systemic distortions created by massive regulatory regimes and a 
pervasive principal/agent problem, fall outside the jurisdiction and 
legal authority of the Federal Trade Commission. But within its limited 
authority as a competition agency, the Commission can--and does--pursue 
a comprehensive agenda to address anticompetitive mergers and unlawful 
conduct in the pharmaceutical industry. Specifically, the Commission:
     Carefully Screens Pharmaceutical Mergers: Similar to the 
current enforcement action, the Commission routinely has challenged 
anticompetitive mergers and acquisitions. During the past five years, 
the Commission has issued complaints challenging 13 mergers and 
required the divestiture of 130 branded and generic products to address 
competitive overlaps for the sale or development of particular 
drugs.\4\
---------------------------------------------------------------------------

    \4\ See Baxter Int'l Inc., Dkt. No. C-4620 (F.T.C. July 20, 
2017); Amneal Holdings, LLC, Dkt. No. C-4650 (F.T.C. Apr. 27, 2018); 
FTC v. Mallinckrodt ARD Inc., No. 1:17-cv-00120 (D.D.C. Jan. 18, 
2017); Mylan, N.V., Dkt. No. C-4590 (F.T.C. July 26, 2016); Teva 
Pharmaceutical Indus. Ltd., Dkt. No. C-4589 (F.T.C. July 26, 2016);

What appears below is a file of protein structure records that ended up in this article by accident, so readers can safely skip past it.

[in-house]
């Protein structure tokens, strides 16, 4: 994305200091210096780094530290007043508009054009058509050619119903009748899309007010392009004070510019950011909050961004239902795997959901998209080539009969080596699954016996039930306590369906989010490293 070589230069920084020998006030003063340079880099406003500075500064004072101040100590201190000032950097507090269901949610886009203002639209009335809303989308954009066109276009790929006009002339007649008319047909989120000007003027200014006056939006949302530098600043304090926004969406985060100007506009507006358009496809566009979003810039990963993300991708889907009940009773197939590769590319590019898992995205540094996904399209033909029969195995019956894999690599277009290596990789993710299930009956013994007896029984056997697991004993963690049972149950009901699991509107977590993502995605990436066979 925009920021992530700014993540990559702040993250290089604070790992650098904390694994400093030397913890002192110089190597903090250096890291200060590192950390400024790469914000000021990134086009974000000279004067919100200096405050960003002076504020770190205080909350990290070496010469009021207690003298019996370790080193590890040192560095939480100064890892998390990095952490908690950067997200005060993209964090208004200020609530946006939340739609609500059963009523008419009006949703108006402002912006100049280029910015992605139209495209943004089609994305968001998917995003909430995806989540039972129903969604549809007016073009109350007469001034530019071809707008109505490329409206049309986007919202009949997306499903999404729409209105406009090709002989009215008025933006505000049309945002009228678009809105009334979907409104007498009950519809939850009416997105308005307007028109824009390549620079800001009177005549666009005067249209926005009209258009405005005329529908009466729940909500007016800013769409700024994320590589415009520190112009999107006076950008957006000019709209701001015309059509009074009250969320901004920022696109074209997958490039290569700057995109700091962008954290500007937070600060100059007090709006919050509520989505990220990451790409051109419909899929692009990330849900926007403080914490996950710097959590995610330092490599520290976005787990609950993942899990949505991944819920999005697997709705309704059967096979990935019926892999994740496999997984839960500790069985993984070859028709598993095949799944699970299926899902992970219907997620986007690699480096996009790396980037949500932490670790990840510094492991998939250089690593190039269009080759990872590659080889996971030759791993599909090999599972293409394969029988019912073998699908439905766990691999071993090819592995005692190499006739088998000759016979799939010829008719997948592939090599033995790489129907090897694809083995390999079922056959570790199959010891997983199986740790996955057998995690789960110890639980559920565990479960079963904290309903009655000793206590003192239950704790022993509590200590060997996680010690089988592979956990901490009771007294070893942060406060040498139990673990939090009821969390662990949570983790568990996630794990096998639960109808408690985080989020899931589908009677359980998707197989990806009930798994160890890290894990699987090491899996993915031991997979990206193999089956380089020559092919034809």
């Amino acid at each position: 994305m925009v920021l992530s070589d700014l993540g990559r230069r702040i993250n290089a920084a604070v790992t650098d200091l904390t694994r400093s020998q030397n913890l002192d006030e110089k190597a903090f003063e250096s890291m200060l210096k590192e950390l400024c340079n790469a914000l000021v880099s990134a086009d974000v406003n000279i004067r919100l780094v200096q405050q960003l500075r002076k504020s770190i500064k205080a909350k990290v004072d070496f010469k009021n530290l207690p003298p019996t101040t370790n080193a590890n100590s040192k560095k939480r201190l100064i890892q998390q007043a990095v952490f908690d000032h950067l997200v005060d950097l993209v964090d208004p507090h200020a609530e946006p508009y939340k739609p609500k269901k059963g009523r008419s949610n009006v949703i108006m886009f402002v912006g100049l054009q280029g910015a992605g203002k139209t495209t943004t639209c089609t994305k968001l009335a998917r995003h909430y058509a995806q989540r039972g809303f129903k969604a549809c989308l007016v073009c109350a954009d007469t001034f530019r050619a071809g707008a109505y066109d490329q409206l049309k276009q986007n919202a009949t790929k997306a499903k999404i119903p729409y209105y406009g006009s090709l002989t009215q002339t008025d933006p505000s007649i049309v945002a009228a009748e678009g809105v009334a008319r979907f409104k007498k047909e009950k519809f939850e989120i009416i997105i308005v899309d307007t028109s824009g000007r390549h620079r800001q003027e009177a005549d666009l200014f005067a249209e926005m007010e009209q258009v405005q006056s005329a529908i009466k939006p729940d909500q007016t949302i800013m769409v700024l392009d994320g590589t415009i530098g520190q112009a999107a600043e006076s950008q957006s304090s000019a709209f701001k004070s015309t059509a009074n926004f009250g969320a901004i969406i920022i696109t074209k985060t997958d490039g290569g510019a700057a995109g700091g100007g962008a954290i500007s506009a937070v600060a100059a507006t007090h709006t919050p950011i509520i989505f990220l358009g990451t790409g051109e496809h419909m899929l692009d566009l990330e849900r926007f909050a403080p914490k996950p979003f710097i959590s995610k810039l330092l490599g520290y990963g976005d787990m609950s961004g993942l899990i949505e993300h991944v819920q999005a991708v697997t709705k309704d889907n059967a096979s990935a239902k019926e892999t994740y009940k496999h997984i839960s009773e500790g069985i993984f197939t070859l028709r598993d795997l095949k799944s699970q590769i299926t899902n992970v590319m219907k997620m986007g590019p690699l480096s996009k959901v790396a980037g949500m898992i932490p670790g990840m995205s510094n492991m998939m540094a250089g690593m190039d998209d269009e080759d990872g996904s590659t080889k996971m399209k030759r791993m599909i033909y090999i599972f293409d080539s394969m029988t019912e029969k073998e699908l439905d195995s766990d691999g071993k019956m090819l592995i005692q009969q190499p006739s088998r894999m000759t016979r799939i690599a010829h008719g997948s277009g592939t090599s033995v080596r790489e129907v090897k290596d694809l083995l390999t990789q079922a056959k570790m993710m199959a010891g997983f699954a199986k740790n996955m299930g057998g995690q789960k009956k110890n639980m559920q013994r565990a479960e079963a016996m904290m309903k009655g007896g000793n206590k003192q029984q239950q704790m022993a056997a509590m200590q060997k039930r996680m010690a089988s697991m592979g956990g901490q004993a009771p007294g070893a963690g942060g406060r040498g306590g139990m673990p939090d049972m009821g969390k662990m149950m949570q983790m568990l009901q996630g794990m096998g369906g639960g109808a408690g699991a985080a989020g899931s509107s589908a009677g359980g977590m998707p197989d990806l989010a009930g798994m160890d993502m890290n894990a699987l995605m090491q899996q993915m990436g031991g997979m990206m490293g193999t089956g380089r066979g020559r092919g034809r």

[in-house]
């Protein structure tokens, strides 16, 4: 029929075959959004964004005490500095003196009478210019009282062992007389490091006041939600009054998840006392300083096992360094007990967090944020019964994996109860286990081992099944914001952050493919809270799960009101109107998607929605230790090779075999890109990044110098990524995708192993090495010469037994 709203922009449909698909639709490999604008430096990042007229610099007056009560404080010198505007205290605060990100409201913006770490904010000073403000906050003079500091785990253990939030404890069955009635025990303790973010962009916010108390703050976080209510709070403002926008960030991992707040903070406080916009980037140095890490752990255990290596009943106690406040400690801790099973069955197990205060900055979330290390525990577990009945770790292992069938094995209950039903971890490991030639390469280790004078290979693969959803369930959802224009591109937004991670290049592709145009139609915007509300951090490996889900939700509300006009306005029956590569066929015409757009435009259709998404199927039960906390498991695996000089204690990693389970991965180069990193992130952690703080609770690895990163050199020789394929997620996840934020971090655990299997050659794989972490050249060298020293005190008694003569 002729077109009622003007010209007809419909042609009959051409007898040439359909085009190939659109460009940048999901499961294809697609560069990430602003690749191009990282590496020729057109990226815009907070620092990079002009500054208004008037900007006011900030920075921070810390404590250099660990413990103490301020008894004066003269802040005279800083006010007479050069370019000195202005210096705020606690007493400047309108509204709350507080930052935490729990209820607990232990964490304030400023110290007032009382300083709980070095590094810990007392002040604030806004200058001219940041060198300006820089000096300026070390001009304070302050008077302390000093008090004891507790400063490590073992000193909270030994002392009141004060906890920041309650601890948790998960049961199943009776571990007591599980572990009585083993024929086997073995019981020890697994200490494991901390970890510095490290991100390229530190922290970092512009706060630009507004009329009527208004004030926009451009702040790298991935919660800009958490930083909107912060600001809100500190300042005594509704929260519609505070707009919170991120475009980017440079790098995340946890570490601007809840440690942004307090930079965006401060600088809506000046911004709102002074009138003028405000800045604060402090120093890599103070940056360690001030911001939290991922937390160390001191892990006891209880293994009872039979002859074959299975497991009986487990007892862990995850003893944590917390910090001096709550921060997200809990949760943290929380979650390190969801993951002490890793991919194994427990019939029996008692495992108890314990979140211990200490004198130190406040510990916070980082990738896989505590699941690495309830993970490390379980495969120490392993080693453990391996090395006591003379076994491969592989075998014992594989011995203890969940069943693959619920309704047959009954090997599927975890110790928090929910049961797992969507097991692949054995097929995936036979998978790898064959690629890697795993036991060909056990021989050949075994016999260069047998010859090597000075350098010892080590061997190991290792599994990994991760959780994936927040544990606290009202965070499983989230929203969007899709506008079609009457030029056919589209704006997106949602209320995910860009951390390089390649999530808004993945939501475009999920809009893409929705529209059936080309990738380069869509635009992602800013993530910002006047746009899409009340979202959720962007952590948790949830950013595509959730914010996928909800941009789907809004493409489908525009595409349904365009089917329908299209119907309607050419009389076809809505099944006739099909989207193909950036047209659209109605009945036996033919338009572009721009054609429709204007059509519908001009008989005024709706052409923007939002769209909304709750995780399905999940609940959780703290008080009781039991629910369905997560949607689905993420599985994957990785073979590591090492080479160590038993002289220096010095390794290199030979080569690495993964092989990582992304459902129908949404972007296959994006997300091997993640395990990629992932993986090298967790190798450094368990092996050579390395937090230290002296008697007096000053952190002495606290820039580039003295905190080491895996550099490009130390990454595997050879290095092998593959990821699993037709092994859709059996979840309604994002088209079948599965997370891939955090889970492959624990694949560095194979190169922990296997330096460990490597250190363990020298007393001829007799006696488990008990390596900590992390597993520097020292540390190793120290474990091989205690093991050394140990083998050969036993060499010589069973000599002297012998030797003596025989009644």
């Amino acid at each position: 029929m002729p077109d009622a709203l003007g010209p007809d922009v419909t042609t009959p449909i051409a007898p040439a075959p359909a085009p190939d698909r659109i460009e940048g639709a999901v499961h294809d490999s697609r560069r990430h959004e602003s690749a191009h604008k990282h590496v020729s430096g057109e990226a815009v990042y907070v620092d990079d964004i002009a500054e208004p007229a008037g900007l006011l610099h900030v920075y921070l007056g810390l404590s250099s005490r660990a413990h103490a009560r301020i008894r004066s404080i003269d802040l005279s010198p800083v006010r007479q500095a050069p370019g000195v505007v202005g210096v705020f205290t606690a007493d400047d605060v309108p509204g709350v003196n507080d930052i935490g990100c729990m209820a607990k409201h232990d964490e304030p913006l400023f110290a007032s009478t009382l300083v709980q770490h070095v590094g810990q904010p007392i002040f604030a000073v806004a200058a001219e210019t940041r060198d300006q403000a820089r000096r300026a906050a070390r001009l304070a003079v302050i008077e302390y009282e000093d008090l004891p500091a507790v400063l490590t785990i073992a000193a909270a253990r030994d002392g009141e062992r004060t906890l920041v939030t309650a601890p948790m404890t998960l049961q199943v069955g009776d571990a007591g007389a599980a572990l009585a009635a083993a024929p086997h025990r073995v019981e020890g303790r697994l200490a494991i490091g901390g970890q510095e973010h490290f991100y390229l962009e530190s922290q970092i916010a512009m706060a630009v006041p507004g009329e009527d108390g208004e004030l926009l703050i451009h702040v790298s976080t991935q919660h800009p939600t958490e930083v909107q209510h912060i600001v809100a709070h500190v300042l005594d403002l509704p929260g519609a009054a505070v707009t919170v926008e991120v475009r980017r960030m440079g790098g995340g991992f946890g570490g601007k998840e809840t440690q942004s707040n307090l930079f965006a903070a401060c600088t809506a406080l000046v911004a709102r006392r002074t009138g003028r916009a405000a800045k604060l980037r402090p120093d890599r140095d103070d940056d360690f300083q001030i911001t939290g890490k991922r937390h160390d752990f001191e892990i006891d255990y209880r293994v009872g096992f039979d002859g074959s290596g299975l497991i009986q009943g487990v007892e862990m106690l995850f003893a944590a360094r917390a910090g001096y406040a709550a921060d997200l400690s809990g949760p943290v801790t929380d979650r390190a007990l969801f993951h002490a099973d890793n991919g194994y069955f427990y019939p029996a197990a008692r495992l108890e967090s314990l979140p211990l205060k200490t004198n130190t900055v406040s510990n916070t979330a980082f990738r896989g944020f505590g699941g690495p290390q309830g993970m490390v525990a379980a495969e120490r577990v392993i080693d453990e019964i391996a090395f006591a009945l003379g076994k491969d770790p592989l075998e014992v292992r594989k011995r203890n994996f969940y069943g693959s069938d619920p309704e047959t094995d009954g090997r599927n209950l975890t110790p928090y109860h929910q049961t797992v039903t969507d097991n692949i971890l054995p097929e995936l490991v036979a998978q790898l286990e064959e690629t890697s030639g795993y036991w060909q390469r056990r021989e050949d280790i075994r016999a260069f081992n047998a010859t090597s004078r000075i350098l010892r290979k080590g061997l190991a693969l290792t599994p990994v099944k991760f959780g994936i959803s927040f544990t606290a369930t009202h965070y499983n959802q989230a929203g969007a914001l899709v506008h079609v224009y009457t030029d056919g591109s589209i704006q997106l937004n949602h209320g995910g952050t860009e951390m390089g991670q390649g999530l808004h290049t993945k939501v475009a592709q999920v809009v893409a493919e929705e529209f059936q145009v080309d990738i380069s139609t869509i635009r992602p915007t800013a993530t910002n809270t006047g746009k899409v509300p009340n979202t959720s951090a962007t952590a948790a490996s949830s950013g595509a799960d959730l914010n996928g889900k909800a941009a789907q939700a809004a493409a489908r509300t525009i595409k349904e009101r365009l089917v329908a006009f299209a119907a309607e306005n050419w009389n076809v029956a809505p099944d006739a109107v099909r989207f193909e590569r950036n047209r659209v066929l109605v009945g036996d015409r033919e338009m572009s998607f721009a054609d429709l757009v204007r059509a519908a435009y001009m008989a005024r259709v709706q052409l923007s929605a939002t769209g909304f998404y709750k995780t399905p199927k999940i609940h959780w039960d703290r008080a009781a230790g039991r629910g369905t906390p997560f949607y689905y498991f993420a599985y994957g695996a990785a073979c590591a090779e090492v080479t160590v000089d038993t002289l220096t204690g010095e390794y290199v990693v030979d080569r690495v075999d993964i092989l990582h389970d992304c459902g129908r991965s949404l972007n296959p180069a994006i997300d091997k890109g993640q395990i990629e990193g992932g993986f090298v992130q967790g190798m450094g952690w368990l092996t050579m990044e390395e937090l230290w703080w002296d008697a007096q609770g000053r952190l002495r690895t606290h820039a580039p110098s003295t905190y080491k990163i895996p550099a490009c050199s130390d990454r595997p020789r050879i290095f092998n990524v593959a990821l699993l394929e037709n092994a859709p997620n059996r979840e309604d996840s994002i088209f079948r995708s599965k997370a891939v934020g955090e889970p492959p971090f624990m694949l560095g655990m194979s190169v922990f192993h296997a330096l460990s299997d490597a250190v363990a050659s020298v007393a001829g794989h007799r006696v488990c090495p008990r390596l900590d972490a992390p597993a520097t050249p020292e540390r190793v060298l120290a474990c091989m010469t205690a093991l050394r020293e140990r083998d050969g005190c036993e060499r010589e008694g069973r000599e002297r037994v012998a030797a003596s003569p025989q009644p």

Hikma Pharmaceuticals PLC, Dkt. No. C-4572 (F.T.C. Mar. 28, 2016); 
Hikma Pharmaceuticals PLC, Dkt. No. C-4568 (F.T.C. Feb. 26, 2016); 
Lupin Ltd., Dkt. No. C-4566 (F.T.C. Feb. 18, 2016); Endo Int'l PLC, 
Dkt. No. C-4539 (F.T.C. Sept. 24, 2015); Pfizer Inc., Dkt. No. C-
4537 (F.T.C. Aug. 21, 2015); Impax Labs, Inc., Dkt. No. C-4511 
(F.T.C. Mar. 5, 2015); Novartis AG, Dkt. No. C-4510 (F.T.C. Feb. 20, 
2015); Sun Pharmaceutical Indus. Ltd, Dkt. No. C-4506 (F.T.C. Jan. 
30, 2015).

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[[Page 66195]]

     Combats Anticompetitive Patent Litigation Settlements: In 
2013, the FTC won a landmark victory at the Supreme Court in the 
Actavis case,\5\ and has prevailed in subsequent challenges of similar 
agreements. For instance, earlier this year, the Commission issued a 
unanimous opinion condemning a patent litigation settlement after 
finding that the brand manufacturer possessed market power in the 
market for branded and generic oxymorphone ER, the potential generic 
entrant received a large and unjustified payment, and the respondent 
failed to show a cognizable justification for the restraint.\6\ The 
Commission's successful challenges of prior settlements have 
substantially reduced the number of anticompetitive patent litigation 
settlements into which companies are entering today.
---------------------------------------------------------------------------

    \5\ FTC v. Actavis, Inc., 570 U.S. 136 (2013).
    \6\ See, e.g., Impax Laboratories, Inc., Dkt. No. 9373 (F.T.C. 
April 3, 2019) (Commission Decision).